When I was a little girl, I heard stories around the dinner table from family members about what happened during the Nazi German occupation of Paris, home of my mother’s family. My Grandmother has always been my hero, as she helped to save approximately 300 Jewish refugees escaping to Free France using the family Hardware Store basement.
Marie-Anne’s grandmother Céline grew up on the border of France and Belgium at the turn of the century. After her first husband died in WWI, Céline, a Catholic, married René M., a prisoner of war in Germany during WWI who came from a large Jewish family. René was set up in an army surplus business with his younger brother Gaston. When he married Céline, they renamed the business ROMO and made it into a hardware store.
Céline gave birth to Marie-Anne’s mother Simone in 1923. Simone was 17 at the start of WWII. During the war, her mother had her baptized as a Catholic to help obscure her half-Jewish heritage. They lived in a working class community on the southeast corner of Paris. Simone’s father René went into hiding during the war. He moved to their family’s summer cottage in a small town south of Paris. He had been a soldier in his youth and knew how to behave without fear. Every day he liked to play cards, smoke cigars, and drink at the local café. He never wore his yellow Star of David and was able to hide by not hiding.
Céline, Simone, and Simone’s younger brother Louis remained in Paris, living above the hardware store. Céline formed a "reseau" of the Resistance with a neighbor and colleague, Alfred Fuhrmann. The hardware store basement became the last stop on the secret journey of 300 refugees into free France. Refugees were led into the courtyard (porte cochère) of the ROMO Hardware Store, where they would enter the store and go directly into the basement or upstairs to the living quarters. They would stay hidden for a few days, and then were smuggled out of the store and loaded into a utility truck and transported through the border station at Chalon-Sur-Saône near the French Alps, where they went into hiding in free France. Céline, suspected by the Gestapo Nazi police, was picked up twice for questioning. René was wanted by the Gestapo but she said she didn’t know where he was, so they were forced to let her go.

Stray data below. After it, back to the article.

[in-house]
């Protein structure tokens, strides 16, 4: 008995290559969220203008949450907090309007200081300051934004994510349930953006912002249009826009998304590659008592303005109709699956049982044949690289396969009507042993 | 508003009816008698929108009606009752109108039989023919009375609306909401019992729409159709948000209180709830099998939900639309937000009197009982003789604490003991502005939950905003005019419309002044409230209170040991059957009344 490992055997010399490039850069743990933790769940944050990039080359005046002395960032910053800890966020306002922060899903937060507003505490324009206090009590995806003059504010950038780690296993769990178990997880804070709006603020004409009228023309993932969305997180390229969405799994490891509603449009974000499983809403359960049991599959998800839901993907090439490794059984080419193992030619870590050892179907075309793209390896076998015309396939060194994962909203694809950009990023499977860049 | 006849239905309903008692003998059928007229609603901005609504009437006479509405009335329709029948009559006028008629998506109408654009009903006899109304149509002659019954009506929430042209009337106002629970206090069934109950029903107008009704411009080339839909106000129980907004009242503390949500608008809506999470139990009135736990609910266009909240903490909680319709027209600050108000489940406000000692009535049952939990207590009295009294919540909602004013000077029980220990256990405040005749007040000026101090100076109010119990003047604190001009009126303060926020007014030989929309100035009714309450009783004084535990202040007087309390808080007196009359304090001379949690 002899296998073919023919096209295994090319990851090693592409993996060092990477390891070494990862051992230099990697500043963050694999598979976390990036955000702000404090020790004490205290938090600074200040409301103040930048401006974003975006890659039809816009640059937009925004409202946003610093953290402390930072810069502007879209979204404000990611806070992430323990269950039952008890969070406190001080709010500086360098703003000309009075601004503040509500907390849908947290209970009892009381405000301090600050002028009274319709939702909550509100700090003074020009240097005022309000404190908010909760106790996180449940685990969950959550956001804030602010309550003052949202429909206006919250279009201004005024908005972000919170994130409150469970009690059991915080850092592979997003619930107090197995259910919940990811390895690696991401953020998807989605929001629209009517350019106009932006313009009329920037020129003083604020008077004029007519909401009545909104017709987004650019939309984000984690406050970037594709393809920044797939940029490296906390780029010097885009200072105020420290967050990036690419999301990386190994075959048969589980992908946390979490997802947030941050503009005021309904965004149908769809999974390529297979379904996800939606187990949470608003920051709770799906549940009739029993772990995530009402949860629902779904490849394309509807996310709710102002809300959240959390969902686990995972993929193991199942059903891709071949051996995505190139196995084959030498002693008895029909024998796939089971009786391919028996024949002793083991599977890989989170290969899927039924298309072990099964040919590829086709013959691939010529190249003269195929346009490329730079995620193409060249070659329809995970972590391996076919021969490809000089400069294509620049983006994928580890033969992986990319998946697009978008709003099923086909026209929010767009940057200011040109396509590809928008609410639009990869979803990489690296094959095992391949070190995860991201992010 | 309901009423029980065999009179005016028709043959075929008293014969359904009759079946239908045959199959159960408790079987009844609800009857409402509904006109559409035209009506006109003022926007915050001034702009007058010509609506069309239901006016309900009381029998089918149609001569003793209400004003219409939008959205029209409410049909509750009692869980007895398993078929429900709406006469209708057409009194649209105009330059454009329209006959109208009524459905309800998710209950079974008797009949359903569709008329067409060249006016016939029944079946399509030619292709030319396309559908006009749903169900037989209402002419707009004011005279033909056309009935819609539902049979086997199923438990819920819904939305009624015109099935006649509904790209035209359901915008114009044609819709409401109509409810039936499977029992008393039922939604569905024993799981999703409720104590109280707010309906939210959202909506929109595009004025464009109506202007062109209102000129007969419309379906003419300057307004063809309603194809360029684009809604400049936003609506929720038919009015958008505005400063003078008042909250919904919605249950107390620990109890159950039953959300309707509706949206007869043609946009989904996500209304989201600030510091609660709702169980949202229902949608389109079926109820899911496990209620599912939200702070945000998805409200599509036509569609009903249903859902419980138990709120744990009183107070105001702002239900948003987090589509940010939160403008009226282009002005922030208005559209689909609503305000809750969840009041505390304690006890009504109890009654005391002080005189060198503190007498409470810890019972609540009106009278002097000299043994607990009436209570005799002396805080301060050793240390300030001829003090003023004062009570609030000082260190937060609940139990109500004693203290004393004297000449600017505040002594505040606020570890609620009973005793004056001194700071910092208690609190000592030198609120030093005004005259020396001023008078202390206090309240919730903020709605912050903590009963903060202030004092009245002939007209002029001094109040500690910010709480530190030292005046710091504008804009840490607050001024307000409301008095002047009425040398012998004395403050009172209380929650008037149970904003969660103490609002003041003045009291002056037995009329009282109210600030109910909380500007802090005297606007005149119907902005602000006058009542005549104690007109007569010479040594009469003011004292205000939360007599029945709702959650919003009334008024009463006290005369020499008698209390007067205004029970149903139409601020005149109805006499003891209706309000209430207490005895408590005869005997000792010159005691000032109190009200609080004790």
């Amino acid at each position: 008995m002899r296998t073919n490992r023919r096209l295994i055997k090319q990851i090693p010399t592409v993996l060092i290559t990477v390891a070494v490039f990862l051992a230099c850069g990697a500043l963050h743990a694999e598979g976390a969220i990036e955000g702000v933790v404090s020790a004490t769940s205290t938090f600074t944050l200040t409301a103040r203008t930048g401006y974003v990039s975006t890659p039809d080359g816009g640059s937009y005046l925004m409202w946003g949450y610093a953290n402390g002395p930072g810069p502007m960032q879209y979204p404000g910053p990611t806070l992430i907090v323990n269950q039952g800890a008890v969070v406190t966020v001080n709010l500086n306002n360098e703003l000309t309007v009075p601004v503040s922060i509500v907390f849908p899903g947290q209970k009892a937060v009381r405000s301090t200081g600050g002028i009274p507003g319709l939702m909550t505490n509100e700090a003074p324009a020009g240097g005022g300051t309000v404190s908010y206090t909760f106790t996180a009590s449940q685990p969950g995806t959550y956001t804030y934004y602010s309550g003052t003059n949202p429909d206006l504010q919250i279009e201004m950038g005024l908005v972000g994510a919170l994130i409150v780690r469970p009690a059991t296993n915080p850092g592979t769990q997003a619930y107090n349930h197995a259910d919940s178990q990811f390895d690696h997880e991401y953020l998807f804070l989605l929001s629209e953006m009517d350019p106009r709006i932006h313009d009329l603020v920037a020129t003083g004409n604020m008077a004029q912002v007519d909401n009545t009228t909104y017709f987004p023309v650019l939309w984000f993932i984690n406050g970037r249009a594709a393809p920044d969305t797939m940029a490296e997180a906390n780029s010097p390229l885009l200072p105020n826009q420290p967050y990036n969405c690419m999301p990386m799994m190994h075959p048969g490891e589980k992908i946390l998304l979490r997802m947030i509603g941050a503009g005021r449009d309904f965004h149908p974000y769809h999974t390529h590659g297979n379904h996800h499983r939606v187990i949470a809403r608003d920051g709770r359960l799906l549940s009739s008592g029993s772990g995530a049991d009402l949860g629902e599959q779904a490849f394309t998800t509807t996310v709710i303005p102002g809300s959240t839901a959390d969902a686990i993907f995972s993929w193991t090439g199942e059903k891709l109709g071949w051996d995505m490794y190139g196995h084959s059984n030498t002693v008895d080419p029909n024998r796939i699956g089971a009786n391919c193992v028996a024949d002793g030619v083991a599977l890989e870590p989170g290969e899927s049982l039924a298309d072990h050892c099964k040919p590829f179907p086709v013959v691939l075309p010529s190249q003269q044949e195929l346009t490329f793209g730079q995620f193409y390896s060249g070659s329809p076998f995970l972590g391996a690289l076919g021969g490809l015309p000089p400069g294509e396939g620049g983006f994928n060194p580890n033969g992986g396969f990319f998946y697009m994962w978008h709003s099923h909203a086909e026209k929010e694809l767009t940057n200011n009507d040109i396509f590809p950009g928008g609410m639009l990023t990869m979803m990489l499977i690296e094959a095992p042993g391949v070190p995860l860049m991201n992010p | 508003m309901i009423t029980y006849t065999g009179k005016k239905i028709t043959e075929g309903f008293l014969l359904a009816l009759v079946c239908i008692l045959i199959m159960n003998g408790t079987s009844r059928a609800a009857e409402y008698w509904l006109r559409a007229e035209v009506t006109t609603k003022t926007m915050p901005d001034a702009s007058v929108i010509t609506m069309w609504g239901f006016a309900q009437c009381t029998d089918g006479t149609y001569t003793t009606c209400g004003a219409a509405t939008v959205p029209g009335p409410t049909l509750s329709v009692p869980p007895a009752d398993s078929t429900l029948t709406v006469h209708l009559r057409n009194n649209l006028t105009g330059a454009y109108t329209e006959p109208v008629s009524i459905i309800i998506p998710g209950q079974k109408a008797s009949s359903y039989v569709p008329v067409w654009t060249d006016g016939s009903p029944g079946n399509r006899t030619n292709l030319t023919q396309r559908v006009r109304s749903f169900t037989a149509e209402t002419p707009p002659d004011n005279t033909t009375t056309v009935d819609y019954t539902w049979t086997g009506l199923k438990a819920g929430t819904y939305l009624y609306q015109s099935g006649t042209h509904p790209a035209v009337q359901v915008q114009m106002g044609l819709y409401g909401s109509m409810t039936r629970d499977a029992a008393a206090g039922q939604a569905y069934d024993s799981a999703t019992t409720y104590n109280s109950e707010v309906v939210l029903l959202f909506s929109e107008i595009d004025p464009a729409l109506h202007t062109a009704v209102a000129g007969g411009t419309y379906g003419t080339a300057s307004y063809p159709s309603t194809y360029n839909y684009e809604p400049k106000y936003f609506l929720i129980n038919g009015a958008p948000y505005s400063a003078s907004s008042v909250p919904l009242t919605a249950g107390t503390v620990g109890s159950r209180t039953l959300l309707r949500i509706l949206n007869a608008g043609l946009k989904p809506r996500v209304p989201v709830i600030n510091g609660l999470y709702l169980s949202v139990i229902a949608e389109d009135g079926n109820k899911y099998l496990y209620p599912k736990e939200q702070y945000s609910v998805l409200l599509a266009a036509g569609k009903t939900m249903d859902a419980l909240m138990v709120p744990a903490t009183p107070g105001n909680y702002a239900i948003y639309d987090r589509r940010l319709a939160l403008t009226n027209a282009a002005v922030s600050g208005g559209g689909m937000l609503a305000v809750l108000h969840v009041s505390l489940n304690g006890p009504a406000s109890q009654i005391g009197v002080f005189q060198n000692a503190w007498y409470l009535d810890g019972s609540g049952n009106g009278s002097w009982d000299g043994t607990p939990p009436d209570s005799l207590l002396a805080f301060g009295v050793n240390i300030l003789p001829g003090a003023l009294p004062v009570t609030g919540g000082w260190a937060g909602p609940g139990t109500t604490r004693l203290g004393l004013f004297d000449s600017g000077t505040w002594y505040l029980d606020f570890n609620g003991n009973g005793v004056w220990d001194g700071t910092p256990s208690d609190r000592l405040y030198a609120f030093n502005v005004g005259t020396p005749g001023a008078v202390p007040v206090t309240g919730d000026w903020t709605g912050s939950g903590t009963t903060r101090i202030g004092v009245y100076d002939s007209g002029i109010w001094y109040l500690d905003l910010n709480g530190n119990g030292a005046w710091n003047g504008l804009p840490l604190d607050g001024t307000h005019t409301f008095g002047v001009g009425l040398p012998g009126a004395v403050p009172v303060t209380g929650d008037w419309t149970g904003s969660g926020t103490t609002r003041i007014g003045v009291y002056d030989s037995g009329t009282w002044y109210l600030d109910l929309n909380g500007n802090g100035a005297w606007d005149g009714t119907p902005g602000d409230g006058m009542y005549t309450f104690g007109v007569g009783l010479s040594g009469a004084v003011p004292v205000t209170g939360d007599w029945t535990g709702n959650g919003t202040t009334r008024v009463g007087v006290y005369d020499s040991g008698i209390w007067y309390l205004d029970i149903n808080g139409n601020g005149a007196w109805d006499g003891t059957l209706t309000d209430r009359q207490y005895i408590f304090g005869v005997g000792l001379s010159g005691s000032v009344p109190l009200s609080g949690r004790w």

Simone was a member of a youth branch of the Resistance movement, relaying messages and maintaining secret correspondence when she was 20 years old in 1943. She was also a member of the FFI, as were her mother and brother. Though they were all part of the Resistance, they kept this information secret from one another. After the Germans were routed from Paris, each family member pulled out their FFI arm bands, shocked to learn each was involved. After D-Day and the liberation of Paris, Simone met Marie-Anne’s father Hy K., a GI.
Marie-Anne shares this story of courage and resistance as a member of the Holocaust Center’s Speakers Bureau.
Why did Grandmother put her life and her children’s’ lives at risk? Harboring "criminals of the 3rd Reich" was punishable by imprisonment and deportation. My Grandfather was a Jew, her first husband was killed by the Germans, she had an intense hatred of the invaders of her country, and if you asked her, she would tell you that she did what she felt any good French citizen would do.
Check out Marie-Anne's website which includes more information on her grandmother Celine Morali, schools at which Marie-Anne has spoken, and resources for rescue and resistance in France during the Holocaust.